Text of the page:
I recently discovered a case-study from 2004 that caught my attention. In it, a 51 year old female began marathon training along with a (self-reported) low calorie diet and either appears to have gained weight or not lost weight (she also showed a very depressed metabolic rate).
In the study, the woman eventually raised her calories gradually, and as a result her body fat came down and her metabolic rate increased. One oddity that I’ve seen (and personally experienced) over the years is one where the combination of very large caloric deficits and very large amounts of cardiovascular exercise can cause problems for people by either stalling or slowing fat loss. This is one of those oddities that seems to crop up more often than you’d expect. It’s also one where there’s not a ton of research but I will happily provide a good bit of speculation on what I think may be going on.
I’d also note that the combination of big caloric deficits and large amounts of activity clearly isn’t detrimental to everyone. Some folks can get away with it but, for many, it tends to backfire more than anything else.
First, Some Background
Back when I first became a trainer about 15 year ago, I had a client who was an older woman in her early 50’s who was determined to lose fat at any cost. She started working with me, and immediately jumped into something like 2 hours of cardio per day and cut calories massively. She took in 1,000 calories per day, against my wishes, and it was insane (breakfast was supposedly one-half an egg and to this day I’m not entirely sure how you eat half an egg).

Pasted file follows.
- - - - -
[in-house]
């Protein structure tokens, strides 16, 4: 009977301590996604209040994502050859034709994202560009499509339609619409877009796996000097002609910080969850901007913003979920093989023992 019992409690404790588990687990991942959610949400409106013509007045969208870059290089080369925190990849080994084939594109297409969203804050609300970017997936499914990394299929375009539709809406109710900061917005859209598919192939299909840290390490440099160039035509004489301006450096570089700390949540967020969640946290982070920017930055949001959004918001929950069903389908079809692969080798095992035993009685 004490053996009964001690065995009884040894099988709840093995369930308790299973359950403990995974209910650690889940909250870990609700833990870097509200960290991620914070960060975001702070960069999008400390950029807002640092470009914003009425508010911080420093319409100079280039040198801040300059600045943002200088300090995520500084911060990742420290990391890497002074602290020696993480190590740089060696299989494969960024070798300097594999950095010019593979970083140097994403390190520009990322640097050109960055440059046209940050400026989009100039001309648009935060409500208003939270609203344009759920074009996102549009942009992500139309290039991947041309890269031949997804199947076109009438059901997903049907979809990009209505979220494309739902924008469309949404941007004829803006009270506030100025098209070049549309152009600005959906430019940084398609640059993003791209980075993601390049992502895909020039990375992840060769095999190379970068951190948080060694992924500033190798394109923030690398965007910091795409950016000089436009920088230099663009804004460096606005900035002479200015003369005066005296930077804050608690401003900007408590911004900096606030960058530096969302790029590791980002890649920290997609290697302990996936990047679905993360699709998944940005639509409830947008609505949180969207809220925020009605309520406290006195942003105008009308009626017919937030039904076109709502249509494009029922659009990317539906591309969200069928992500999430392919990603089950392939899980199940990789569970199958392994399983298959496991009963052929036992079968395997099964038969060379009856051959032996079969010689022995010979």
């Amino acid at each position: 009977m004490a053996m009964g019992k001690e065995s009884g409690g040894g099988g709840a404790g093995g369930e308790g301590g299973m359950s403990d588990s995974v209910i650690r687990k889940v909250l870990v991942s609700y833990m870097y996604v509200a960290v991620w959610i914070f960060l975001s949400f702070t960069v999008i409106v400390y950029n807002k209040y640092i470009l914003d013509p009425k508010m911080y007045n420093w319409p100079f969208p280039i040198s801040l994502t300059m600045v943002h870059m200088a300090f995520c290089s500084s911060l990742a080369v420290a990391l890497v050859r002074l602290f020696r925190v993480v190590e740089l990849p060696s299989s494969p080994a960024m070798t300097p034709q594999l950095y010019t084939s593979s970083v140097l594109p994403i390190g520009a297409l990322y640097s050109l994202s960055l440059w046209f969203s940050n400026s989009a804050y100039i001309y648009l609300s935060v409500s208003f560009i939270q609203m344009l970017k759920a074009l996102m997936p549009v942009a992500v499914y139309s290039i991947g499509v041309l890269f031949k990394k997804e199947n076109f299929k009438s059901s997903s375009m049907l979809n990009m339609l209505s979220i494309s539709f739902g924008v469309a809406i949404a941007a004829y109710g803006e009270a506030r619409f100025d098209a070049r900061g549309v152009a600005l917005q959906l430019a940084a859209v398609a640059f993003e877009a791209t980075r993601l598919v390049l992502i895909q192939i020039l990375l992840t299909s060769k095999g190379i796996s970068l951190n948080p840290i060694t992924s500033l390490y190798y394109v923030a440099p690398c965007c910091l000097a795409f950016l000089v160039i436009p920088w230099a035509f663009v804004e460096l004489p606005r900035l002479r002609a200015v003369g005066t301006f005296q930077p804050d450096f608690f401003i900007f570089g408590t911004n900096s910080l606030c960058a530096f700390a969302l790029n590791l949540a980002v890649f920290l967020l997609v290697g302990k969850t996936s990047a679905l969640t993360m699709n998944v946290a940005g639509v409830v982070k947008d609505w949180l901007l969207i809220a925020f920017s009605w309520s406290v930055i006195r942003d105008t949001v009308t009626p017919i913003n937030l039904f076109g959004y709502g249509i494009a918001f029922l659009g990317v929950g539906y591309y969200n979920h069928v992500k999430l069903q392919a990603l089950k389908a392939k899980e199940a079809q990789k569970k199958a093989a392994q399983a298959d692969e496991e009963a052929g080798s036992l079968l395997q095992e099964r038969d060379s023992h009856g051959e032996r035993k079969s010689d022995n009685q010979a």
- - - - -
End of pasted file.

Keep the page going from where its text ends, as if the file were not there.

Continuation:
Now, I didn’t know much at that point but I had this general idea that too much activity and too few calories was a bad thing. She wasn't losing any weight and for weeks on end I entreated her to either cut her activity or raise her calories. She adamantly refused; and would say “how could that possibly work?” I tried to point out that what she was doing wasn’t working either and she could hardly do worse by trying something different but that line of logic went nowhere.
At one point she went on a cruise or a vacation or something. And what do you think she did? Exercised less and ate more like everybody does on vacation. And she came back 5 pounds lighter. “See, see.” I told her, “You ate more and exercised less and good things happened.” She eventually realized that more cardio wasn't benefiting her at all and began to cut her cardio in half while at the same time gradually increasing her calories and guess what? She ended up hitting her goal of losing weight and learned a valuable lesson along the way.* Results may vary upon the individual.